In 1995, perhaps responding to a slew of negative reviews, including a New York Magazine cover story about the show’s “decline and fall”, Michaels fired some of SNL’s biggest stars, including Chris Farley, Adam Sandler, and Kevin Nealon. Even though he went on to A-list movie stardom, Sandler seems bitter about the manner of his departure to this day. (“Who knows?” he told The Daily Beast in 2014 when asked why he was fired.) In 2006, Michaels offloaded much of the show’s cast in the wake of the head writer Tina Fey’s departure, paving the way for younger stars like Samberg, Hader, and Wiig to get more airtime and make the show their own.
These purges were often exactly what the show needed, letting SNL reinvent itself every few years. In 2012, another turnover began. Over 2012 and 2013, Wiig, Samberg, Hader, Fred Armisen, and Jason Sudeikis all left the show, while repertory players like Killam and Pharoah were hailed as its new backbone. Pharoah, a master impressionist who plays everyone from President Obama to Kanye West, hasn’t commented on his firing, but Killam sounded genuinely hurt in an interview with Uproxx.
I was there for six years. I have not been anywhere in my life for six years. I don’t know that the end of something that you’ve committed that much time and energy to is ever going to feel “great” … You sign for seven years, so I had one more year. I had sort of had it in my head I would make this upcoming year my last year, but then heard they weren’t going to pick up my contract. I was never given a reason why, really. I can assume until the cows come home.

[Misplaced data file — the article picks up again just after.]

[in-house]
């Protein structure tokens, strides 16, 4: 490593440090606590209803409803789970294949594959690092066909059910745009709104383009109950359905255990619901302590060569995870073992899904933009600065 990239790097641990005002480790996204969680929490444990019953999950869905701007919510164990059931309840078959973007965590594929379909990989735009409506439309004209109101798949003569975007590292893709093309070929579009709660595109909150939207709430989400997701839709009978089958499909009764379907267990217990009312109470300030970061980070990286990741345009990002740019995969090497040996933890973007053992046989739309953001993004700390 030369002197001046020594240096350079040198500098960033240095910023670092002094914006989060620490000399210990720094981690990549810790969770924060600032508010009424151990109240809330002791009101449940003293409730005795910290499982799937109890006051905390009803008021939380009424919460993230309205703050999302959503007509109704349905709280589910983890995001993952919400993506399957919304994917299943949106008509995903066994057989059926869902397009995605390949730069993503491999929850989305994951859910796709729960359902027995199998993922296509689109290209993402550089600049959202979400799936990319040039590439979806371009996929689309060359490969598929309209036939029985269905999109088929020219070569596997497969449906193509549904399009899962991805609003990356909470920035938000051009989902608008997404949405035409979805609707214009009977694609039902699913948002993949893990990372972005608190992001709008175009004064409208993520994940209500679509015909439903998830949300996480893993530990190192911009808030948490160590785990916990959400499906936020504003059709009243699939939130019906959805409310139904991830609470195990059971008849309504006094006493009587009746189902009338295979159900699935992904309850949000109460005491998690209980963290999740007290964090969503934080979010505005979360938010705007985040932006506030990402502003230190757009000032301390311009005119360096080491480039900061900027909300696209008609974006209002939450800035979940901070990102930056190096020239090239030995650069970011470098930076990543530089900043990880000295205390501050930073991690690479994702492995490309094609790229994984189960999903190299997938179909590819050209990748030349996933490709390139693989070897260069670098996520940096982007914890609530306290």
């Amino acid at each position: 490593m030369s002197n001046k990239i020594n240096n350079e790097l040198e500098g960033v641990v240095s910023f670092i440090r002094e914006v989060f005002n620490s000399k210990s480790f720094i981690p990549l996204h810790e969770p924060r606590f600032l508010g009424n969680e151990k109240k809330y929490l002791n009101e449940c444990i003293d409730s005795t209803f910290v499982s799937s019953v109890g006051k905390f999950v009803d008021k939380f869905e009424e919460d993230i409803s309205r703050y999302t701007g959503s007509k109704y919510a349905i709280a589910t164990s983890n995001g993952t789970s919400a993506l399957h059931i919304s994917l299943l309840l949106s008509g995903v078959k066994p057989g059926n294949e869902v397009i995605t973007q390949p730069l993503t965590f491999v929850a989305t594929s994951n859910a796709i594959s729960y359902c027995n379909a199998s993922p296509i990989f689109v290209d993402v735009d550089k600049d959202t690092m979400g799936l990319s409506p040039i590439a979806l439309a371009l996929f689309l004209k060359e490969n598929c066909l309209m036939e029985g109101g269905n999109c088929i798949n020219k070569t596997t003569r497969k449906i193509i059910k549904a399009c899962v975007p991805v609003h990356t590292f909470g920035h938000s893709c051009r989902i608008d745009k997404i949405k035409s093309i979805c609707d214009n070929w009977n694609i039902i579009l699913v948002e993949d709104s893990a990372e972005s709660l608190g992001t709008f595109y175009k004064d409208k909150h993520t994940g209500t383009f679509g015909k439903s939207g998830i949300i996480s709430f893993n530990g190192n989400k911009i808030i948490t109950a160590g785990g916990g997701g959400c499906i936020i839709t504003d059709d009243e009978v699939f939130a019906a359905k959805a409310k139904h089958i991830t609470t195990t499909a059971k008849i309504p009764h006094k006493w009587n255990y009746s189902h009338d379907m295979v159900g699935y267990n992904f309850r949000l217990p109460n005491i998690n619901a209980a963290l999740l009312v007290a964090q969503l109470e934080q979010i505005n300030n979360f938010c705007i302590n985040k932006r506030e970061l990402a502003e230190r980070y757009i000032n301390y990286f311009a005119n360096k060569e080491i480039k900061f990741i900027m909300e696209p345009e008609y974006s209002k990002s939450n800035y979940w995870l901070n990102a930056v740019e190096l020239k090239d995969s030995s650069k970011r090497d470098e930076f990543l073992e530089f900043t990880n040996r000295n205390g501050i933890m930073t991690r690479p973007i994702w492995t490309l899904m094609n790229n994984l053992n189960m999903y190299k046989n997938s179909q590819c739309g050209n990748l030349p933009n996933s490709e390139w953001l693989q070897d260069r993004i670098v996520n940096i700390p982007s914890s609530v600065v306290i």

Killam played one of the current cast’s few memorable recurring characters—the snooty 1860s critic Jebidiah Atkinson—and had a repertoire of impressions that included Brad Pitt, Matthew McConaughey, and Christoph Waltz. The 2011 debut of his Eminem impression, alongside Pharoah as Lil Wayne, was a remarkable breakout moment for the actor, and an apt metaphor for the arc of a performer on the show. Killam had been mostly backgrounded in his first season on the show; but suddenly he came alive, to raucous cheers from the audience, and his stardom was cemented.
Still, he never quite became the leading man SNL was clearly looking for. The early creative promise of his sketches, like the audacious “Jeunes de Paris,” performed (and written by Killam) entirely in French, leveled off. He was given big assignments like providing the show’s Donald Trump impression; just as quickly, he was replaced, with Michaels bringing back former cast member Darrell Hammond (famed for his work as politicians like Bill Clinton and John McCain) to do the job instead. As is disappointingly common on SNL, the show has a bit of a white-guy logjam to solve—Michaels may have thought that newer performers like Beck Bennett and Pete Davidson needed more room to develop.